Etymology
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abide (v.)

Middle English abiden, from Old English abidan, gebidan "remain, wait, wait for, delay, remain behind," from ge- completive prefix (denoting onward motion; see a- (1)) + bidan "bide, remain, wait, dwell" (see bide).

Originally intransitive (with genitive of the object: we abidon his "we waited for him"); the transitive senses of "endure, sustain, stay firm under," also "tolerate, bear, put up with" (now usually with a negative) are from c. 1200. To abide with "stay with (someone); live with; remain in the service of" is from c. 1300.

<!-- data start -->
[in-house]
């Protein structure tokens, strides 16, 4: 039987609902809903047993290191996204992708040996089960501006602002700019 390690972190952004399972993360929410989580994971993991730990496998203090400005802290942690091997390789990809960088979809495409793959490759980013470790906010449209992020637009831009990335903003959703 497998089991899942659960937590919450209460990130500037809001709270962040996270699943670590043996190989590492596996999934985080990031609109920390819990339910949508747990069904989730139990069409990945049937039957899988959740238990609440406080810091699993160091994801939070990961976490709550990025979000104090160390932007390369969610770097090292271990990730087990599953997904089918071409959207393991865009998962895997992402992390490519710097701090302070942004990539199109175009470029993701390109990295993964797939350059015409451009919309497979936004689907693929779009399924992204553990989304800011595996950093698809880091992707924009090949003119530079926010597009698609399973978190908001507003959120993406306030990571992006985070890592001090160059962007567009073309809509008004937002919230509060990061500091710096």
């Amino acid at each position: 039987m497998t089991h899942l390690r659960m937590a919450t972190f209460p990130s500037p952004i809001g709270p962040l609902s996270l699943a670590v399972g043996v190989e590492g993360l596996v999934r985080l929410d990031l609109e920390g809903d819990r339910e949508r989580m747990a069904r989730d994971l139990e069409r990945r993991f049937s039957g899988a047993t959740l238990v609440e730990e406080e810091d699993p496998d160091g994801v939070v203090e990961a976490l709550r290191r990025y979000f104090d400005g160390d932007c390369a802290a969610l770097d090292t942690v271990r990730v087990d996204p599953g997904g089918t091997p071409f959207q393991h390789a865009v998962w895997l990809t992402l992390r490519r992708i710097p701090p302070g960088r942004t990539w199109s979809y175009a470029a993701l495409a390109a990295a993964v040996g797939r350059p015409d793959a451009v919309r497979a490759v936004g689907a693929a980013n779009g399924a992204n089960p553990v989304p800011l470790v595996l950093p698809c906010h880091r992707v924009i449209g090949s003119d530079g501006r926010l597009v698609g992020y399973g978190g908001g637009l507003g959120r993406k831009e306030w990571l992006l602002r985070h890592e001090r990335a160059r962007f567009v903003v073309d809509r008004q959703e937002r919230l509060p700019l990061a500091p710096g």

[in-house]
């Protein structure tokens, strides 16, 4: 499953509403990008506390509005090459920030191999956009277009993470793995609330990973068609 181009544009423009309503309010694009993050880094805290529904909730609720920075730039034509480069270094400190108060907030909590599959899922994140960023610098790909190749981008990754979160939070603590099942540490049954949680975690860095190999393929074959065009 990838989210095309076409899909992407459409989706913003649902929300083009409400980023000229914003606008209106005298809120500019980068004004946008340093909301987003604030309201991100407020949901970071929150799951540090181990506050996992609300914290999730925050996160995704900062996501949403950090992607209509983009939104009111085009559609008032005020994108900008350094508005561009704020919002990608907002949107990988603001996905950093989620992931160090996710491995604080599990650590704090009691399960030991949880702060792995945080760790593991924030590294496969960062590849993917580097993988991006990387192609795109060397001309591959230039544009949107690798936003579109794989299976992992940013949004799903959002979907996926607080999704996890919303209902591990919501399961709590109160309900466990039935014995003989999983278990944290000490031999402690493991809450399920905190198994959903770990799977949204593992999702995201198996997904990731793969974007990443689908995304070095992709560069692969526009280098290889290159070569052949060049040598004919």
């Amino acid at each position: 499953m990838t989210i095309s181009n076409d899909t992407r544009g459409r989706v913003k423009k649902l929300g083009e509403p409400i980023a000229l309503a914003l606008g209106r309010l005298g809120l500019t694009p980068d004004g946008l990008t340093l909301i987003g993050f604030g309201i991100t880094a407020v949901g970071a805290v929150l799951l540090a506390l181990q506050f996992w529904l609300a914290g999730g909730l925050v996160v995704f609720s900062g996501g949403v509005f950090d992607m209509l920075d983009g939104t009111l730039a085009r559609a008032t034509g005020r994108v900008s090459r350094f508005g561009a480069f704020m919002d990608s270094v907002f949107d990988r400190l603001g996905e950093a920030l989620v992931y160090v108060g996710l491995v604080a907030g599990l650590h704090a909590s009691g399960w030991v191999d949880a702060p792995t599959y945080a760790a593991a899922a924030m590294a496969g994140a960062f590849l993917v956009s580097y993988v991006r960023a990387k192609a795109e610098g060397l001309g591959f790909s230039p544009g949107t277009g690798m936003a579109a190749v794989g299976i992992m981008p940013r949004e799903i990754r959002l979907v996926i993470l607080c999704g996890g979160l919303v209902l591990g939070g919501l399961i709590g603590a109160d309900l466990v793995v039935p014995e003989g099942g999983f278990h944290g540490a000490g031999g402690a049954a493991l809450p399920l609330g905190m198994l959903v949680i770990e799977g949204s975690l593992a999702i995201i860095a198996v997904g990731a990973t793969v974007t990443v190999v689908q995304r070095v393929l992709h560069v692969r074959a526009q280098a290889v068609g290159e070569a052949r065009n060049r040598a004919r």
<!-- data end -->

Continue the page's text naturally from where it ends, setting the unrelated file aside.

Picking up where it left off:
Related: Abided; abiding. The historical conjugation was abide, abode, abidden, but in Modern English the formation generally is weak.

Origin and meaning of abide

updated on September 13, 2022

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Definitions of abide from WordNet

abide (v.)
put up with something or somebody unpleasant;
Synonyms: digest / endure / stick out / stomach / bear / stand / tolerate / support / brook / suffer / put up
abide (v.)
dwell;
Synonyms: bide / stay
Etymologies are not definitions. From wordnet.princeton.edu, not affiliated with etymonline.